This movie has been in my head ever since I watched it last night. It isn't a modern horror film with jump scares, it is more slow moving, psychological horror like The Omen, but purely psychological sociopathy rather than demons and devils. I found the boys portrayal of an emotionless empty hearted sociopath learning how to behave and mimic others to fit in, vs his tendency to not fit in at all due to his superior IQ plus lack of emotions, extremely interesting to watch.
The actor and director did an amazing job of having him stay true to character throughout the film. There were these blank looks of observation and you could tell the boy was interested in doing these things out of curiosity fro either how the object of his actions would react, or maybe to see how he himself would react. I think he knew that he was different in that he didn't have any feelings for anyone or anything and so kept testing himself to see how he would react to causing pain and suffering in others.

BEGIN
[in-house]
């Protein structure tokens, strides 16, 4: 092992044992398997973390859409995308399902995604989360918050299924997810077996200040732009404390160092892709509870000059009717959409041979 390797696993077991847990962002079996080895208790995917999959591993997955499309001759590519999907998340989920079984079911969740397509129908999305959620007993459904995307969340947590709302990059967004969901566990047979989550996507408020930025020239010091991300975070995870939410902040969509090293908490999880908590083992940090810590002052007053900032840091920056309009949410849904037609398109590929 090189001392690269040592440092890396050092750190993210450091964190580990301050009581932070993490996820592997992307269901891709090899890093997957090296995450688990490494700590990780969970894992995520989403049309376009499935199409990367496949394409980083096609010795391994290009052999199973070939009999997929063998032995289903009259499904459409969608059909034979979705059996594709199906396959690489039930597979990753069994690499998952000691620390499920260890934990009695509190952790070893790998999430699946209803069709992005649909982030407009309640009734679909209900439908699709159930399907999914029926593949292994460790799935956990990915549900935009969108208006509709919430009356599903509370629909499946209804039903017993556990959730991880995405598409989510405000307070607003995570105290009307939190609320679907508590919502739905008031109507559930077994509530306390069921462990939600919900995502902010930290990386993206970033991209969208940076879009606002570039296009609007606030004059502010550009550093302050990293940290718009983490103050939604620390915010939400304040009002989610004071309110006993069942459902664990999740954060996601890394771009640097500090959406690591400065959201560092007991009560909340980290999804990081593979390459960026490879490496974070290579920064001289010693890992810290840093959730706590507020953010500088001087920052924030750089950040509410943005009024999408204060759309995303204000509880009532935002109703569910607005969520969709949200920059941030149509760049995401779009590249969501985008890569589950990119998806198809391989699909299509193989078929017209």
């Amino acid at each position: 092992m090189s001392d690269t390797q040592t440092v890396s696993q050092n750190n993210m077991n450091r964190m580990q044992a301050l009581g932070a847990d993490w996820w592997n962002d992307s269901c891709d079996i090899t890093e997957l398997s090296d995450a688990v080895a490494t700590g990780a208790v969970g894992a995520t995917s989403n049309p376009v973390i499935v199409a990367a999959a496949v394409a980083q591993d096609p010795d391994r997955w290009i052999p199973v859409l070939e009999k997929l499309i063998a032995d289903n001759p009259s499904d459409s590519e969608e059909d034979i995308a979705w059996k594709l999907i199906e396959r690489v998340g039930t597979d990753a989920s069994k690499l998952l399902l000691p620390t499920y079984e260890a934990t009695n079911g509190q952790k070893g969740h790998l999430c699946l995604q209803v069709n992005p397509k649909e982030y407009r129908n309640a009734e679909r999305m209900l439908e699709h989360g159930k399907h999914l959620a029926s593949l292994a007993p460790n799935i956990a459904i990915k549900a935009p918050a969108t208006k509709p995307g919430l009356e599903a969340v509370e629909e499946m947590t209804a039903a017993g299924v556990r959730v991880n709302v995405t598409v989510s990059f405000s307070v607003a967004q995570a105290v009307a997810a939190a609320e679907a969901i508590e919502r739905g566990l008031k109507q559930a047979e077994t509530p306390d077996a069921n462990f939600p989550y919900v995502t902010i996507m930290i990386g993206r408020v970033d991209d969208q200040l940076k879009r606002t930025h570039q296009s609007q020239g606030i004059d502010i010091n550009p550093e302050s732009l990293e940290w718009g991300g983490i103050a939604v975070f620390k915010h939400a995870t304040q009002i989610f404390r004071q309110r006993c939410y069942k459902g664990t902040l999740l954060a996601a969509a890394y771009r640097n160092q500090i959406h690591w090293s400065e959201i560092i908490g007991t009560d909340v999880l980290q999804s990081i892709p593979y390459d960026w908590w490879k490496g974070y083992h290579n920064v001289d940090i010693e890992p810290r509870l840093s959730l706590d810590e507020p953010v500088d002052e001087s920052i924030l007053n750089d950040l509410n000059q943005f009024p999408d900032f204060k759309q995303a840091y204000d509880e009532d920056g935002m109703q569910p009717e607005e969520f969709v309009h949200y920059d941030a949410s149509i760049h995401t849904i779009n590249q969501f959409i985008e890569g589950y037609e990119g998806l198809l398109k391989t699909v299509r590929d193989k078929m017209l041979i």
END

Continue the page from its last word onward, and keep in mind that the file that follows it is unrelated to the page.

It seemed like he was basically fine and wasn't doing those sorts of things at all for his entire 9 years until his baby sister was born. Things were good so he had no real need to test anyone or test himself and he was in this prolonged learning/waiting period until something threatened his security and then he very quickly began this almost rapid fire succession of events of hurting animals, the baby, then his mother. Learned very quickly how to manipulate adults the moment he saw his father had figured out he was abnormal, in order to sabotage him so he wouldn't be believed if he were to tell anyone the boy was a psycopath. When he killed his grandmother and we see the father hear the disturbance and then look up, his son was staring right at him. Less interested in watching the result of his action (his grandmothers death) than seeing the reaction of his father.